% change in income

m

in q

in income

q

q

m

m

q

q

m

m

= =

%

%

100

100

m

in q

in m

m

q

q

m

=

%

%

54

m

in q

in m

m

q

q

m

=

%

%

in income leads to an increase in demand.

0 >

m

q

The income elasticity of demand is positive.

Further, we say the good is a luxury good if its

income elasticity of demand is greater than 1.

An inferior good is one for which an increase in

income leads to a decrease in demand.

0 <

m

q

The income elasticity of demand is negative.

55

Inferior good

normal good

0

- infinity

+ infinity

1

luxury good

Income Elasticity

q

p

income increase

inferior good

q

p

income increase

normal good / luxury good

56

EVALUATING INCOME ELASTICITY AT A SAMPLE

POINT

In making empirical computations, a common procedure

is to evaluate income elasticity of demand at the mean of

the data.

q

m

m

q

m

*

=

where are the

income and quantity demanded,

evaluated at the mean of the

data.

q and m

57

250 , 20 , 4

, 5 , 3 , 2 Q

: are variables the of means sample The

beef

= = =

= = =

SPPD M P

P P

chicken

pork beef

Write down the formula for income elasticity of demand for beef.

Compute the income elasticity of demand for beef (evaluating at

the sample means). Is beef a normal good or an inferior good?

Suppose that income is projected to decrease by 2% next

month, what would be the percentage change in Q

beef

(demand)?

SPPD M P P P

chicken pork beef

01 . 0 04 . 0 01 . 0 03 . 0 5 . 0 01 . 0 Q

: products beef for equation demand following the Consider

beef

+ + + + =

income

social and

demographic

variables

58

PUT YOUR ANSWERS HERE

4 . 0

2

20

04 . 0

,

=

=

=

beef

beef

P Q

Q

M

M

Q

beef beef

04 . 0 =

M

Q

beef

The coefficient associated with

M in the demand equation.

A 1% increase in M will be accompanied by a 0.4% increase

in Q

beef

(demand)

Beef is a normal good.

If M is to drop by 2%, Q

beef

will decrease by 0.8%.

[(-2%) * (0.4) = -0.8%]

59

LET'S GENERALIZE OUR NOTATIONS

q p

inq

in p

p

q

q

p

=

%

%

q m

in q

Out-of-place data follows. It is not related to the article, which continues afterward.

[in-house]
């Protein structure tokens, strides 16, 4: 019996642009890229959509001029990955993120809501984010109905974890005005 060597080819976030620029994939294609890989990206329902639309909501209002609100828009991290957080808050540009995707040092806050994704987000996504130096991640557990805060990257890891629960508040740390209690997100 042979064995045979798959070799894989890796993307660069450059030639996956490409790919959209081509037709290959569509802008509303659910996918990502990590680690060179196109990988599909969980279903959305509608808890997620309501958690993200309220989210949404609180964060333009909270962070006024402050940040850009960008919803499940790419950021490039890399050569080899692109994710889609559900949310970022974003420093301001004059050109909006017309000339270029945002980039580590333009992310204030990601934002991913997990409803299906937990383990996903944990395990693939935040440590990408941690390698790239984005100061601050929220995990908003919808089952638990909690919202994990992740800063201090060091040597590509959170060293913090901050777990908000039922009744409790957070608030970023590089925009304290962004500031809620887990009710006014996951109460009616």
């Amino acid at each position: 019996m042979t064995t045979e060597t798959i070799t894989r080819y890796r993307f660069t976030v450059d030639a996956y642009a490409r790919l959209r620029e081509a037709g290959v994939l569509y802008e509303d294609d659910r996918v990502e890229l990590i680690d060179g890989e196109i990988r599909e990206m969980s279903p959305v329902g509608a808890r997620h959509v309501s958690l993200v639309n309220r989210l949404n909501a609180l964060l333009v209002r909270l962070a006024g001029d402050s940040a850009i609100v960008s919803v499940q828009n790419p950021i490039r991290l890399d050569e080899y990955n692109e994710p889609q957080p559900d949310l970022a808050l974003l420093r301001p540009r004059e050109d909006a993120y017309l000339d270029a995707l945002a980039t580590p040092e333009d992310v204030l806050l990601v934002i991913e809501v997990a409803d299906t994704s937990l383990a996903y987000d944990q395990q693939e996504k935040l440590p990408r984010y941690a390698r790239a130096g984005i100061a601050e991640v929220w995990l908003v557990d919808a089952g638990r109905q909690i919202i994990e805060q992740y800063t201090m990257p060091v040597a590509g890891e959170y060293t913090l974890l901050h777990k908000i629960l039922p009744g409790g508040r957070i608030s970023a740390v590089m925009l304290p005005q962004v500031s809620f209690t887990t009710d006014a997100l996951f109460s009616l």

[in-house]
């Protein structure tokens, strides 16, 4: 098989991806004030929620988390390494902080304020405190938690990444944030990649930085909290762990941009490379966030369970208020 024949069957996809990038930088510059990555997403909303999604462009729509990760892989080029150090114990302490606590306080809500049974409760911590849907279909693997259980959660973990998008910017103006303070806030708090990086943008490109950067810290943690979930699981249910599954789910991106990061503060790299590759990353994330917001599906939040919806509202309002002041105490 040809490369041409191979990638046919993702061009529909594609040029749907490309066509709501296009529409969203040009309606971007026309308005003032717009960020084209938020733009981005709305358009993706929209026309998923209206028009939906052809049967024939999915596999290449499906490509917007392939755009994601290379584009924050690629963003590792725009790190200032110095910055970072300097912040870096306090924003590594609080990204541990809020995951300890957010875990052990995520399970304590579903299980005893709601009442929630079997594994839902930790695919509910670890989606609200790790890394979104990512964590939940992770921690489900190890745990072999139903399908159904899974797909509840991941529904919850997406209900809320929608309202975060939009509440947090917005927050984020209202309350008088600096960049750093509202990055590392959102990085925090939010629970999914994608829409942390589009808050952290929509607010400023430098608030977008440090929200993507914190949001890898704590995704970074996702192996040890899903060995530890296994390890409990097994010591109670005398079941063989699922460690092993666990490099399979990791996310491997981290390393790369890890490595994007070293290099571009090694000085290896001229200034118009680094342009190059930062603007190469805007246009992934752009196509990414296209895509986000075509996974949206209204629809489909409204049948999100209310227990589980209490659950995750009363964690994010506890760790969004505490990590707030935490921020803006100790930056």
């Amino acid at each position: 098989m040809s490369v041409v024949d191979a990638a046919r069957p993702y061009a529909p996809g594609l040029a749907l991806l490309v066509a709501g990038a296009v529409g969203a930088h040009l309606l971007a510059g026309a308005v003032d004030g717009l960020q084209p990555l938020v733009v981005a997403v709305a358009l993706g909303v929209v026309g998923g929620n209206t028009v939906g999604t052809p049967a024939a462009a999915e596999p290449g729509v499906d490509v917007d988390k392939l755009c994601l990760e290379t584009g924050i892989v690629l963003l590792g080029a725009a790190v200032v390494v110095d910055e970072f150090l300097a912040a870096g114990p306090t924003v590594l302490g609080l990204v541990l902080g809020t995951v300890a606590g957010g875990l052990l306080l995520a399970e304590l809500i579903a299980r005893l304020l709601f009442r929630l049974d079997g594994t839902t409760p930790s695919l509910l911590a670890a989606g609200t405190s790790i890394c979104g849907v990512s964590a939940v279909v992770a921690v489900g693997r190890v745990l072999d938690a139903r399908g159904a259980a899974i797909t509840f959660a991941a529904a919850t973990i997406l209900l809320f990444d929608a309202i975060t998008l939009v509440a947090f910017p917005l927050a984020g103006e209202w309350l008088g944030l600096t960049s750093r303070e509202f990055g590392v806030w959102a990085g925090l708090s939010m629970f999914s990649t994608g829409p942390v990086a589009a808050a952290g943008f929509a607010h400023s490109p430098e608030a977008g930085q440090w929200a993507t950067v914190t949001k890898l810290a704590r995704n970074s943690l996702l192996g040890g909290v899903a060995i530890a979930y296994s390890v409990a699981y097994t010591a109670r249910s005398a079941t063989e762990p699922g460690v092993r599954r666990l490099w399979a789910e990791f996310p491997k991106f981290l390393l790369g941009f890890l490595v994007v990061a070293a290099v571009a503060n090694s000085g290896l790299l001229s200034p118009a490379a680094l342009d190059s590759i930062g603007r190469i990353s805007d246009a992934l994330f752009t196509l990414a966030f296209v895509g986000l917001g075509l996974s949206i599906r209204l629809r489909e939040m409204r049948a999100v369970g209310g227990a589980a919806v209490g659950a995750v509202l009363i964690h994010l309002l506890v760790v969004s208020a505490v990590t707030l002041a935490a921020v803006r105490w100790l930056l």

in m

m

q

q

m

=

%

%

60

m

in q

in m

m

q

q

m

=

%

%

P

Q

P

Q

Q

P

P

Q

Cross price elasticity of with

respect to

Q

P

61

Two goods are substitutes if their cross-price

elasticity is positive.

Two goods are complements if their cross-price

elasticity is negative.

Two goods are independent if their cross-price

elasticity is zero.

m

in q

in m

m

q

q

m

=

%

%

P

Q

P

Q

Q

P

P

Q

62

complements

substitutes

0

- infinity

+ infinity

1

Cross-Price Elasticity

Independent goods

1

q

1

p

p

2

increase

goods 1 and 2 are complements

1

q

1

p

p

2

increase

goods 1 and 2 are substitutes

63

Evaluating cross price elasticity at a sample point

In making empirical computations, a common procedure

is to evaluate cross-price elasticity of demand at the mean

of the data.

Consider the cross-price elasticity of demand for good 1

with respect to a change in the price of good 2:

1

2

2

1

*

2 1

q

p

p

q

p q

=

where are the price

of good 2 and quantity of good 1,

evaluated at the mean of the

data.

1 2

q and p

64

250 , 20 , 4

, 5 , 3 , 2 Q

: are variables the of means sample The

beef

= = =

= = =

SPPD M P

P P

chicken

pork beef

Write down the formula for the cross-price elasticity of demand

for beef with respect to pork price.

Compute the cross-price elasticity (evaluating at the sample

means). Are beef and pork substitutes or complements?

Suppose the price of pork is projected to decrease by 2% next

month, what would be the percentage change in Q

beef

(demand)?

SPPD M P P P

chicken pork beef

01 . 0 04 . 0 01 . 0 03 . 0 5 . 0 01 . 0 Q

: products beef for equation demand following the Consider

beef

+ + + + =

income

social and

demographic

variables

65

PUT YOUR ANSWERS HERE

075 . 0

2

5

03 . 0

,

=

=

=

beef

pork

pork

beef

P Q

Q

P

P

Q

beef beef

03 . 0 =

pork

beef

p

Q

The coefficient associated with

P

pork

in the demand equation.

A 1% increase in P

pork

will be accompanied by a 0.075%

increase in Q

beef

(demand).

Beef and pork are substitutes.

If P

pork

is to drop by 2%, Q

beef

will decrease by 0.15%.

[(-2%) * (0.075) = -0.15%]